- DirectX Tutorial
- DirectX - Home
- 3D MATHS
- 3D Maths - Vector Algebra
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- 3D Maths - Transformations
- 3D Maths - DirectX Math
- DirectX - Overview
- DirectX - Installation
- DirectX - Components
- DirectX - Tools
- DirectX - Creating App
- DirectX - Window Events
- DirectX - App Lifecycle
- DirectX - Direct3D Initialization
- DirectX - First HLSL
- DirectX - Graphics Pipeline
- DirectX - Buffers
- DirectX - 3D Transformation
- DirectX - Drawing
- DirectX - Rendering
- DirectX - Modeling
- DirectX - Lighting
- DirectX - Texturing
- DirectX - Multi Texturing
- DirectX - Blending
- DirectX - Picking
- DirectX - Stenciling
- DirectX - First Shader
- DirectX - Pixel Shader
- DirectX - Geometry Shaders
- DirectX - Compute Shaders
- DirectX - Shader Effects
- DirectX - Quaternion
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DirectX - Overview
Microsoft DirectX graphics include a set of APIs that help a user to create games and high-performance multimedia applications. The graphics of DirectX include support for high-performance 2D and 3D graphics.
For 3D graphics, it is always recommended to use Microsoft Direct3D 11 API. Even if a user has Microsoft Direct3D 9-level or Microsoft Direct3D 10-level hardware, the developer can implement Direct3D 11 API and target a feature level 9_x or feature level 10_x device.
DirectWrite and DirectComposition
For 2D graphics and text, it is recommended to use Direct2D and DirectWrite rather than Windows Graphics Device Interface (GDI).
The composition of bitmaps include Direct3D 11 or Direct2D populated, which uses DirectComposition.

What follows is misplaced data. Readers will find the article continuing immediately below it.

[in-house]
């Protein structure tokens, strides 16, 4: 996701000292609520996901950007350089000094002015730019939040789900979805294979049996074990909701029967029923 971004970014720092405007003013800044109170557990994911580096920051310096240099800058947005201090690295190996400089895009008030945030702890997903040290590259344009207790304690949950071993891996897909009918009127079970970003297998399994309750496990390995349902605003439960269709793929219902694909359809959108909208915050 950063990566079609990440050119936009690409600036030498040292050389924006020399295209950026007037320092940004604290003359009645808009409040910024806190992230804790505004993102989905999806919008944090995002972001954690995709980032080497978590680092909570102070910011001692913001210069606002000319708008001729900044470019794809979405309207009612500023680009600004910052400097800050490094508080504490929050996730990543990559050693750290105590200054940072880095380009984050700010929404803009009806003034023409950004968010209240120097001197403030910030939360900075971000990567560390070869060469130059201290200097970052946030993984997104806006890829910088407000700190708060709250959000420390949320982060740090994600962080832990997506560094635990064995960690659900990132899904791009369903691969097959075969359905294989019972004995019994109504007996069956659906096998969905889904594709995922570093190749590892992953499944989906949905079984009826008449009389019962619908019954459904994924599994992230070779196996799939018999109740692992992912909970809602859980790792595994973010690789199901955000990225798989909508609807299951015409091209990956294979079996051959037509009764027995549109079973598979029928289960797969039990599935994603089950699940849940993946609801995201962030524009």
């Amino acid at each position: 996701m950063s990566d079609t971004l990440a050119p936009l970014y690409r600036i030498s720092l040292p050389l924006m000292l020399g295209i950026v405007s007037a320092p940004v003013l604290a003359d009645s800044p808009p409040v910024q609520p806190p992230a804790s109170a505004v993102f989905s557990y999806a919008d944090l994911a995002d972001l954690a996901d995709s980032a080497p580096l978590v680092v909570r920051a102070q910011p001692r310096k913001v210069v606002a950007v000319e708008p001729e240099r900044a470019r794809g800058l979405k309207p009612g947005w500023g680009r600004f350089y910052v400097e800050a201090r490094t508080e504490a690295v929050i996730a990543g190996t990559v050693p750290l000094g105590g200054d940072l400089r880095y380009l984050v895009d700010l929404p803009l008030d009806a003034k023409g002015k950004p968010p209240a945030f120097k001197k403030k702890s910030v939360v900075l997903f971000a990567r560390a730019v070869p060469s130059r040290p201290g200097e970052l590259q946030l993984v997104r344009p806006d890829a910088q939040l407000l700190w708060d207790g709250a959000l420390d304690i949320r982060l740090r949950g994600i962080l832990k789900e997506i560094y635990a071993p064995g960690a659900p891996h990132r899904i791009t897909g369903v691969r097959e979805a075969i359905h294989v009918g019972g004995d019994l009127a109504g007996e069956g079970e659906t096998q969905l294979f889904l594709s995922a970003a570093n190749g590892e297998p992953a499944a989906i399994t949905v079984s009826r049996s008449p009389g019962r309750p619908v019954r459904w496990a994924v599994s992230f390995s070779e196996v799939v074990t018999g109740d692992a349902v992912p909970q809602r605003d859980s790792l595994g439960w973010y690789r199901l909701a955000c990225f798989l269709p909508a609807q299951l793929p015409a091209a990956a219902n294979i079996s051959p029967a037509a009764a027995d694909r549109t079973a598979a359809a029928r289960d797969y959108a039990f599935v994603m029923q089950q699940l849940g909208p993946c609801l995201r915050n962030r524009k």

Direct2D is a hardware-accelerated, immediate-mode, 2D graphics API that includes high performance and high-quality rendering for 2D geometry, bitmaps, and text. The Direct2D API is designed for a user to interoperate well with GDI, GDI+, and Direct3D.
It is important to understand the target audience of Direct2D and 3D. It is designed primarily for use by the following classes of developers −
Developers who involve in large, enterprise-scale, native applications.
Developers who are involved in control toolkits and libraries for consumption by downstream developers.
Developers who are involved in server-side rendering of 2D graphics.
Developers who are known to use Direct3D graphics and need simple, high-performance 2D and text rendering for menus, user-interface (UI) elements, and Heads-up Displays (HUDs).
The system requirements are as follows −
Windows 8 or higher versions of Windows.
Windows Server 2008 R2 or Windows Server 2008 with Service Pack 2 (SP2) and Platform Update for Windows Server 2008 and later.
Direct3D on the other hand is a low-level API that can be used to draw triangles, lines, or points per frame.
The properties of Direct3D are mentioned below −
Hides different GPU implementations behind a coherent abstraction.
Designed to drive a separate graphics-specific processor.
Newer GPUs have hundreds or thousands of parallel processors.
Emphasizes parallel processing. A user can set up a bunch of rendering or compute state and then start an operation.
The official website of DirectX is −
From the mentioned link, it is clearly visible that it is a Microsoft product.